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Drug Metab Dispos. 2007 Aug;35(8):1400-7. Epub 2007 May 11.

Bosentan is a substrate of human OATP1B1 and OATP1B3: inhibition of hepatic uptake as the common mechanism of its interactions with cyclosporin A, rifampicin, and sildenafil.

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1
Department of Preclinical Pharmacokinetics and Metabolism, Actelion Pharmaceuticals Ltd, Allschwil, Switzerland. alexander.treiber@actelion.com

Abstract

The elimination process of the endothelin receptor antagonist bosentan (Tracleer) in humans is entirely dependent on metabolism mediated by two cytochrome P450 (P450) enzymes, i.e., CYP3A4 and CYP2C9. Most interactions with concomitantly administered drugs can be rationalized in terms of inhibition of these P450 enzymes. The increased bosentan concentrations observed in the presence of cyclosporin A, rifampicin, or sildenafil, however, are incompatible with this paradigm and prompted the search for alternative mechanisms governing these interactions. In the present article, we identify bosentan and its active plasma metabolite, Ro 48-5033 (4-(2-hydroxy-1,1-dimethyl-ethyl)-N-[6-(2-hydroxy-ethoxy)-5-(2-methoxy-phenoxy)-[2,2']bipyrimidinyl-4-yl]-benzenesulfonamide), as substrates of the human organic anion transporting polypeptides (OATP) OATP1B1 and OATP1B3. Bosentan uptake into Chinese hamster ovary cells expressing these OATP transporters was efficiently inhibited by cyclosporin A and rifampicin with IC(50) values significantly below their effective plasma concentrations in humans. The phosphodiesterase-5 inhibitor sildenafil was also shown to interfere with OATP-mediated transport, however, at concentrations above those achieved in therapeutic use. Therefore, inhibition of bosentan hepatic uptake may represent an alternative/complementary mechanism to rationalize some of the pharmacokinetic interactions seen in therapeutic use. A similar picture has been drawn for drugs like pitavastatin and fexofenadine, drugs that are mainly excreted in unchanged form. Bosentan elimination, in contrast, is entirely dependent on metabolism. Therefore, the described interactions with rifampicin, cyclosporin A, and, to a lesser extent, sildenafil represent evidence that inhibition of hepatic uptake may become the rate-limiting step in the overall elimination process even for drugs whose elimination is entirely dependent on metabolism.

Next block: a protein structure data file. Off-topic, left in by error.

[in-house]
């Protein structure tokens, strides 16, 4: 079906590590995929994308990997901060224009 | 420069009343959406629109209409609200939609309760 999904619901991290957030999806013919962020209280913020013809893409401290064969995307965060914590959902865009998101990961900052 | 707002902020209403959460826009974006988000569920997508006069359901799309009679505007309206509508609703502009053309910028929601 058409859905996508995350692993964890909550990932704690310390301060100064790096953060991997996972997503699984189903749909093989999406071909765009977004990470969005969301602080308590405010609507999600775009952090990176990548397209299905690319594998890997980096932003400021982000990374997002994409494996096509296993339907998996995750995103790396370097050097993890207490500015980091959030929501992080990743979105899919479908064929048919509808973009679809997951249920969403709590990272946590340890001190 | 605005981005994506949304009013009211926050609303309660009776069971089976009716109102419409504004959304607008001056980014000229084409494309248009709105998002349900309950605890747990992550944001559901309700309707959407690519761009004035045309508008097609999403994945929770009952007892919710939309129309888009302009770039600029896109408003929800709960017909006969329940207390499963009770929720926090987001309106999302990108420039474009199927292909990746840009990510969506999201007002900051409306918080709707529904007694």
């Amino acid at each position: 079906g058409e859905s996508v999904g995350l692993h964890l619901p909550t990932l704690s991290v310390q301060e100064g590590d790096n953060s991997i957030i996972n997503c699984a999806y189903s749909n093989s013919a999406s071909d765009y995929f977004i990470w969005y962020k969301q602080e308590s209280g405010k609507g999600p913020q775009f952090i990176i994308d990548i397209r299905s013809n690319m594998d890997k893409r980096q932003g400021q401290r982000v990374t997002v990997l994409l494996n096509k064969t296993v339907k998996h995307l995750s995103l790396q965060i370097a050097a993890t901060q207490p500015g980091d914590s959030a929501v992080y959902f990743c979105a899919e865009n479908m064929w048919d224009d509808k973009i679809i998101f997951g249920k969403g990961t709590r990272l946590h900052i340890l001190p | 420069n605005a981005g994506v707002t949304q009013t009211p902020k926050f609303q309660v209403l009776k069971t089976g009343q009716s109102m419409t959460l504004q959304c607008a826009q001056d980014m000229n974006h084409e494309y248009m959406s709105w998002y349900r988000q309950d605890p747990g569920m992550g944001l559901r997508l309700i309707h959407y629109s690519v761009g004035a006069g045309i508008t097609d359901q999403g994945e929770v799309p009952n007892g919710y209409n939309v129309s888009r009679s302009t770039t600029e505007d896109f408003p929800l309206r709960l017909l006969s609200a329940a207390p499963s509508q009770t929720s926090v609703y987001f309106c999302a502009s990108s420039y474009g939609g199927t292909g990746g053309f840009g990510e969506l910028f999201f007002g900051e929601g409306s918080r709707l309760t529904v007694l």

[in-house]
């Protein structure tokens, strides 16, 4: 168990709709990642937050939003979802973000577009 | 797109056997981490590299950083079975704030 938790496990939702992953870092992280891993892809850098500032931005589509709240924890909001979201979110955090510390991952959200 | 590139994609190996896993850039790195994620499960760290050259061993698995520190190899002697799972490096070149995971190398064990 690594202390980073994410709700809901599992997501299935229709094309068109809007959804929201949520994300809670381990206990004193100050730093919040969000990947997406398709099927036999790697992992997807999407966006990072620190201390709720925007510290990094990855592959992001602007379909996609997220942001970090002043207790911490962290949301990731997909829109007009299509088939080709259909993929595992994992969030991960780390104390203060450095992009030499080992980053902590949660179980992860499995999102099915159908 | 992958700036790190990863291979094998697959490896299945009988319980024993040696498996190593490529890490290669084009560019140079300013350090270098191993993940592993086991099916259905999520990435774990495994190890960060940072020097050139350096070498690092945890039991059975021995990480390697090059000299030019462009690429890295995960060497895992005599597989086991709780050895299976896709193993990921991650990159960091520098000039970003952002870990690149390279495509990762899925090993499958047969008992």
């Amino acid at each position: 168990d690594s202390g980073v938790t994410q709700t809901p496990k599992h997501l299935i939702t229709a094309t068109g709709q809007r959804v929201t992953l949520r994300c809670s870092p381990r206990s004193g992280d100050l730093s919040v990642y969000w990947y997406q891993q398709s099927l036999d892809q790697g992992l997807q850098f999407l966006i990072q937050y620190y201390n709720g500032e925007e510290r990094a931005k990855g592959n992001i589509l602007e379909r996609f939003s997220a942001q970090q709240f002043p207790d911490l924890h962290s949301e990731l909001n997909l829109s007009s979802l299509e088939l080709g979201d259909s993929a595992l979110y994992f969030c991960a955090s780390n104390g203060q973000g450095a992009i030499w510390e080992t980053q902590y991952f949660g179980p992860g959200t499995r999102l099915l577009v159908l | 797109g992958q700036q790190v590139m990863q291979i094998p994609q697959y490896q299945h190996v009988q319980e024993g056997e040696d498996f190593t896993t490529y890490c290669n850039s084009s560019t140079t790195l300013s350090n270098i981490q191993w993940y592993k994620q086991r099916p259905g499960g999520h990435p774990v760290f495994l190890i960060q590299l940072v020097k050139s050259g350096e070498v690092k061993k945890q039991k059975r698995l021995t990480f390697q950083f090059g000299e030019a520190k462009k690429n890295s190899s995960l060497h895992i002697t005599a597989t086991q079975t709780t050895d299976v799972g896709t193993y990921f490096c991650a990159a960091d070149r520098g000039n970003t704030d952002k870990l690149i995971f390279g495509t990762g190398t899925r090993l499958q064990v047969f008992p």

PMID:
17496208
DOI:
10.1124/dmd.106.013615
[Indexed for MEDLINE]
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